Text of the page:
If you’re in a room (or on a Zoom) with me for longer than 10 minutes, you’ll notice that I fidget with my hair.

It’s a nervous tic, or a bad habit, or a “stim.” I’ve done it for a long time. I used to pull it out, strand by strand, until one day in sixth grade my mom noticed I had two bald spots on my head and I had to go to Supercuts and cut all of it very short for a year until I was broken of the pulling habit. (I don’t pull at it anymore, thank goodness. Vanity kicks in.)

I’m not exactly sure why I do it. I’ve been diagnosed with an anxiety disorder, and, like most addicts, I have a tendency toward obsessive-compulsive behavior, so I suspect it comes out of that psychological knot. I asked a psychiatrist once why I did it, and he said it was probably a way of grounding myself – a way to subconsciously remind myself that I was here, in my body, in this moment, and not out there, with my brain zinging through the universe. It’s certainly a self-soothing technique; a way to calm myself, redirect my nervous energy, and focus. And it’s a quiet habit, at least: I could have gone with finger-tapping, or pen-clicking, or gum-chewing for the same effect.

Something you might not have known about me is that I am technically an elected official. I’m a member of the Planning Board of the town of Buxton. In a nutshell, a planning board looks at the plans for proposed projects and construction in town and makes sure they follow the town’s rules, as laid out in the zoning ordinance: Is the proposal an acceptable use under the zoning law for that particular property, are they following the fire-safety rules, etc. I don’t talk about it much publicly because I take my responsibilities seriously. I don’t want anyone to read my columns and think they aren’t getting a fair hearing before the Planning Board.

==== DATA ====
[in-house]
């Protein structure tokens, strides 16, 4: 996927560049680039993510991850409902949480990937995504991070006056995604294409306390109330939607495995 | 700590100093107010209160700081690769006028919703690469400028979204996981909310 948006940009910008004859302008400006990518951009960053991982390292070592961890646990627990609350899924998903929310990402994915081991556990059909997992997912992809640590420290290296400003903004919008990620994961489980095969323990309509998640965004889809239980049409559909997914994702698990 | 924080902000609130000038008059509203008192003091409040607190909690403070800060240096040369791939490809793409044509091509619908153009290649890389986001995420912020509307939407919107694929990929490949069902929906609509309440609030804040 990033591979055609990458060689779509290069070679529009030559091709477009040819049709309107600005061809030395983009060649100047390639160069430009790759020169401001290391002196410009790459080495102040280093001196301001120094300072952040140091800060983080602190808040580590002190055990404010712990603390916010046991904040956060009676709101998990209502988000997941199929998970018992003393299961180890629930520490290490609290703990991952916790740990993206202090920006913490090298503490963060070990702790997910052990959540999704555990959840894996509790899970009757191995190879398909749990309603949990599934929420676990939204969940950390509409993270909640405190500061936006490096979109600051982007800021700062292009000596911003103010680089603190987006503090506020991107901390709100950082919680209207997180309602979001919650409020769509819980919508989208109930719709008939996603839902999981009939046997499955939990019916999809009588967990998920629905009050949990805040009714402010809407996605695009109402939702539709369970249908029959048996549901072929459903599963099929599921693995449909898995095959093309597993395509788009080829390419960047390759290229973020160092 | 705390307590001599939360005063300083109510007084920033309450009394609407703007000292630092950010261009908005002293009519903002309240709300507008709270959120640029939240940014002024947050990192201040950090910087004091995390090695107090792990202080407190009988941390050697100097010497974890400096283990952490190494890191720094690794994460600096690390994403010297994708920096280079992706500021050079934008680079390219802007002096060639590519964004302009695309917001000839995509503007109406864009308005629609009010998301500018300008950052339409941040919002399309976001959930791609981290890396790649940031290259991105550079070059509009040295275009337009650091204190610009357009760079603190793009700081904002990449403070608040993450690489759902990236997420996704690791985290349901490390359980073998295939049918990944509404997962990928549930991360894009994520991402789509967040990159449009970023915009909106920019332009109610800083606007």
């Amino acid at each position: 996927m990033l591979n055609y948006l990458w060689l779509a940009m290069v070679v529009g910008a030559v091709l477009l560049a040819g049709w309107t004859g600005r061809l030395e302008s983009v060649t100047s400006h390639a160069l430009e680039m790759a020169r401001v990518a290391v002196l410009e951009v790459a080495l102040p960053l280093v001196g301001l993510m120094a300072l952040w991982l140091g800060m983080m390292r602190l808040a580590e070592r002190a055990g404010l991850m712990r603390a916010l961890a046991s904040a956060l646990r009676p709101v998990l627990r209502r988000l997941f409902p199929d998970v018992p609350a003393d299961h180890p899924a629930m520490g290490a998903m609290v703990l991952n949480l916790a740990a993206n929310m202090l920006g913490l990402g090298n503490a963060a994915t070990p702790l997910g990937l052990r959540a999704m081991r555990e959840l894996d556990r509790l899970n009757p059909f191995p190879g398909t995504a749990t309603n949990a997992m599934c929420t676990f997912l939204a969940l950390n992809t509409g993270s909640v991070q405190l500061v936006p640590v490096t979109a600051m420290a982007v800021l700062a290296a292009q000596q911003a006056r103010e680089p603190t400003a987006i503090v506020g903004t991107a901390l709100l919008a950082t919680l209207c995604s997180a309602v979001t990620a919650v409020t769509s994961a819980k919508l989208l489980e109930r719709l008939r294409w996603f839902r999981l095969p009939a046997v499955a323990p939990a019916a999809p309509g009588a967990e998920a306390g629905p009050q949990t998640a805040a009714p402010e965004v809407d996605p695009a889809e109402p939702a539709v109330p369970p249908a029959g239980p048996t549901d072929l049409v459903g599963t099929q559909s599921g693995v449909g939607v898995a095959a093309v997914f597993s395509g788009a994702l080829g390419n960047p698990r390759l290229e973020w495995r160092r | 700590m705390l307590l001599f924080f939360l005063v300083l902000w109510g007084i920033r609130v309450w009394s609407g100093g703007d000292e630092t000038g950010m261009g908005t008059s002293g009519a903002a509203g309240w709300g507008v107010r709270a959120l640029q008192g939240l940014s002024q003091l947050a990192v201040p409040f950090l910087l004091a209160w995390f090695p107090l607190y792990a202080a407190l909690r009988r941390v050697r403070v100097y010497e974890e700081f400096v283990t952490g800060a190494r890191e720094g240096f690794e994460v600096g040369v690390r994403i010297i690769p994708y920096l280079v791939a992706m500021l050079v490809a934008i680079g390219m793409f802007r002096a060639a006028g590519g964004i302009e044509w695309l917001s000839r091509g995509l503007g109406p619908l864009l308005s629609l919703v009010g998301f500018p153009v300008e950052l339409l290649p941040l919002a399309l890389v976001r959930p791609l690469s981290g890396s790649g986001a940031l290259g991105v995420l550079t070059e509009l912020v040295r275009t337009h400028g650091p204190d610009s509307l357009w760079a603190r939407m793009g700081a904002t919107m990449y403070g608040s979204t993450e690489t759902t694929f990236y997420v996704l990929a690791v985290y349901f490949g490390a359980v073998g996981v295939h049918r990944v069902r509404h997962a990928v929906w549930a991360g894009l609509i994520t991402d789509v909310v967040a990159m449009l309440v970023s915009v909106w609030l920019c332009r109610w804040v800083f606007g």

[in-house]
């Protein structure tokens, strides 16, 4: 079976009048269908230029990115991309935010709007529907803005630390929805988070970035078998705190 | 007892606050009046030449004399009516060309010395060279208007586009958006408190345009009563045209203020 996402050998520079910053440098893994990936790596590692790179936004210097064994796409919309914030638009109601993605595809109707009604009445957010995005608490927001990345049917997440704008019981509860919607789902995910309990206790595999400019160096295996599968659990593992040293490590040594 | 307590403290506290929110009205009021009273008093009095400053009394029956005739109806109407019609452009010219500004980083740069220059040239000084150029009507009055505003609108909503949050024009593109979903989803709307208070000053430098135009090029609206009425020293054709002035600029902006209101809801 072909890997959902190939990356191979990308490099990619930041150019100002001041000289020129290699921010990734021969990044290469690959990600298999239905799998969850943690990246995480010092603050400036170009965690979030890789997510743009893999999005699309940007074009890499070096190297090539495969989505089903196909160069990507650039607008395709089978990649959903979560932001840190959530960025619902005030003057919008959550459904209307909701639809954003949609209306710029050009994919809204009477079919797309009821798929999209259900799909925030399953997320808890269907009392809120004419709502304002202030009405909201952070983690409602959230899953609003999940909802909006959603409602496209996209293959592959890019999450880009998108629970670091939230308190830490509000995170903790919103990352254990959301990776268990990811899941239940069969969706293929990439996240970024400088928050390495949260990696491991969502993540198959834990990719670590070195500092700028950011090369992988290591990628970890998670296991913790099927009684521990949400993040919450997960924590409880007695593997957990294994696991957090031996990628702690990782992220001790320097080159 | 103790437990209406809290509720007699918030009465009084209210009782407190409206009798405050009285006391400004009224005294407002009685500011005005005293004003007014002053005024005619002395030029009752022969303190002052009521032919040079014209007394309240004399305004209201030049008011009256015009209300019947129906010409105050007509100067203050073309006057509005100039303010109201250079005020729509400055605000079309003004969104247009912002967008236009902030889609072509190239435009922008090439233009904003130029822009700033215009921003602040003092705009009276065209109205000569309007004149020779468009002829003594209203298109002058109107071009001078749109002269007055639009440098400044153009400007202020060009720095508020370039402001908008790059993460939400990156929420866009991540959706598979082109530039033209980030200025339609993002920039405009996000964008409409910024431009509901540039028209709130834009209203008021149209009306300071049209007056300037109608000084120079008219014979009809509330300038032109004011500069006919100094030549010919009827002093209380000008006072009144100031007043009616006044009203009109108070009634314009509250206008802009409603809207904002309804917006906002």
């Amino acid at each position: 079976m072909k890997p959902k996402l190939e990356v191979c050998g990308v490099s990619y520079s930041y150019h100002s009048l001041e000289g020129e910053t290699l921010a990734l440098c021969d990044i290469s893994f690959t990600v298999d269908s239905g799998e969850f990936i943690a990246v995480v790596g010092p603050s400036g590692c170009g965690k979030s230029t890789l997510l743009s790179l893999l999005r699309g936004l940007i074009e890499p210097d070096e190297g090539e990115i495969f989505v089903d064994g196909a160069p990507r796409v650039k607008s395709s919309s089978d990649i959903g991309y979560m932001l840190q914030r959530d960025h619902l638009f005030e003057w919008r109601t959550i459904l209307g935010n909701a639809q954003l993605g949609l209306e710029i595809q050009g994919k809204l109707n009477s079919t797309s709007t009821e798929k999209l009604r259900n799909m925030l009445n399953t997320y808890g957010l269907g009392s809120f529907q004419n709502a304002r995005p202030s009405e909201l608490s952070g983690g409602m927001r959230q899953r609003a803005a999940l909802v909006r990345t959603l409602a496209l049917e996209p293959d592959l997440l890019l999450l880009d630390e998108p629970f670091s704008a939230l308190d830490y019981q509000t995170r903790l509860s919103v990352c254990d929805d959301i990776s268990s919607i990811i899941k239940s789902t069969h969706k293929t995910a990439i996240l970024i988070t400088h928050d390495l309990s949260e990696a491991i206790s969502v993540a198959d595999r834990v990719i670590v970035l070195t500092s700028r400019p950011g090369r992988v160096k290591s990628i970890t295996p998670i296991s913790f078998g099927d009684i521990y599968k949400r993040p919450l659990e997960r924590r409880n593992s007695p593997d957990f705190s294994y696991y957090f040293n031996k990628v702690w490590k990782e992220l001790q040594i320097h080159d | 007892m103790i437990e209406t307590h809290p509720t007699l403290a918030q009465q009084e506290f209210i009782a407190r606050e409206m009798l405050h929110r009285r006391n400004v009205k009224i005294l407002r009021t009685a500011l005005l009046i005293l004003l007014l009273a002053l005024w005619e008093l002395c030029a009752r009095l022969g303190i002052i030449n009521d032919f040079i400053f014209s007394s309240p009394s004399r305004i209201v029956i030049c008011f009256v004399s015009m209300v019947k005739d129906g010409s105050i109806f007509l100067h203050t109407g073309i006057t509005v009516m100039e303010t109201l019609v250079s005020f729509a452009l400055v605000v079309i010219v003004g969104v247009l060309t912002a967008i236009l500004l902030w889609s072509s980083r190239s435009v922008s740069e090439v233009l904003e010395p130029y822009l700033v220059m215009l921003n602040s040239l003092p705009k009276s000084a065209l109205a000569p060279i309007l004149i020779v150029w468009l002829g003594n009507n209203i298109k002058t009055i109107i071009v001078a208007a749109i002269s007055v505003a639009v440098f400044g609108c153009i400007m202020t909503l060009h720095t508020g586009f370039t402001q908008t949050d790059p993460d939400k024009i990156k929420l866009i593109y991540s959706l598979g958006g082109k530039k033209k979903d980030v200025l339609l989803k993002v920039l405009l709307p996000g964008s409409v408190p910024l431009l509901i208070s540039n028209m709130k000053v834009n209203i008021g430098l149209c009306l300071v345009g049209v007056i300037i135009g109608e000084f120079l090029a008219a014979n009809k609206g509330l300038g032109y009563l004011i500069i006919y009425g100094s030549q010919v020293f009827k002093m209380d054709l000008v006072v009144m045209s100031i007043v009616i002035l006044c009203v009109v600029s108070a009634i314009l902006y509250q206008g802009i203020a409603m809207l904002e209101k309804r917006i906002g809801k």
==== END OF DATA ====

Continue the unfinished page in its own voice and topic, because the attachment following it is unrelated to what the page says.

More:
I did figure at some point a town resident would complain about me. After all, I have a big mouth and weekly column space in Maine’s largest newspaper. But it managed to take me by surprise when a town resident walked into Town Hall last week and submitted a complaint that she gets irritated when watching the meetings of the Planning Board, which are uploaded to the internet and stream on Saco River TV, the local community access station, because one of the board members is “constantly playing with their hair” and she wanted the board “to address this unprofessional behavior.”

First, I was surprised that anyone even watches those meetings. It’s not exactly the most exciting part of democracy. Second, I have to admire the gumption it takes to file an official memo complaining about something so ephemeral that does not affect anyone’s life in any way, shape or form. I agree it can be annoying to look at, but there are always other board members on screen with me, and if you redirect your eyes a few inches to the left, the problem is solved. If the intent of this complaint was to make me feel bad about myself, it did work, for about 30 seconds. I don’t like making people upset, especially when they are clearly someone with a civic investment. If the intent of the complaint was to make me feel bad about myself, it did work for a few minutes. I’m aware that my behavior is abnormal. I don’t need it pointed out to me.


The part that got me thinking was the complaint about its being “unprofessional.” If I were a chef or a surgeon, it would make sense that I shouldn’t fiddle with my hair while I was working. But it’s a Planning Board meeting. What does it matter?

I’ve noticed that there’s a massive, bright-line generational difference when it comes to arbitrary ideals of professionalism. Younger generations (millennials, Gens X and Z) tend to question and push by on rules and regulations and social norms around what is and isn’t “professional” that were placed there, in large part, by older generations (boomers, Silent and Greatest Generations). Tattoos, for example. There’s this idea that tattoos aren’t “professional” and that you should cover them at work, particularly if you are in a white-collar profession.

I once heard a guy refer to hand tattoos – one of the hardest areas to cover, unless, ironically, you’re a surgeon! – as “job-killers.” But – why? As long as the tattoos aren’t obscene or violent, what’s wrong with them being visible in the workplace? In what way do they affect my ability to perform my job?

Same with brightly colored hair. If I dye my hair blue, it’s not going to suddenly take away my ability to navigate the medical records software. Younger folks tend to pay more attention to job performance, rather than job appearance. Jeans instead of khakis? Well, are they clean? Can you still stock the shelves in them? Then sure, why not wear them?

Does fiddling with my hair incapacitate my knowledge of the town of Buxton’s zoning laws? Who’s to say?

Victoria Hugo-Vidal is a Maine millennial. She can be contacted at:
[email protected]
Twitter: @mainemillennial

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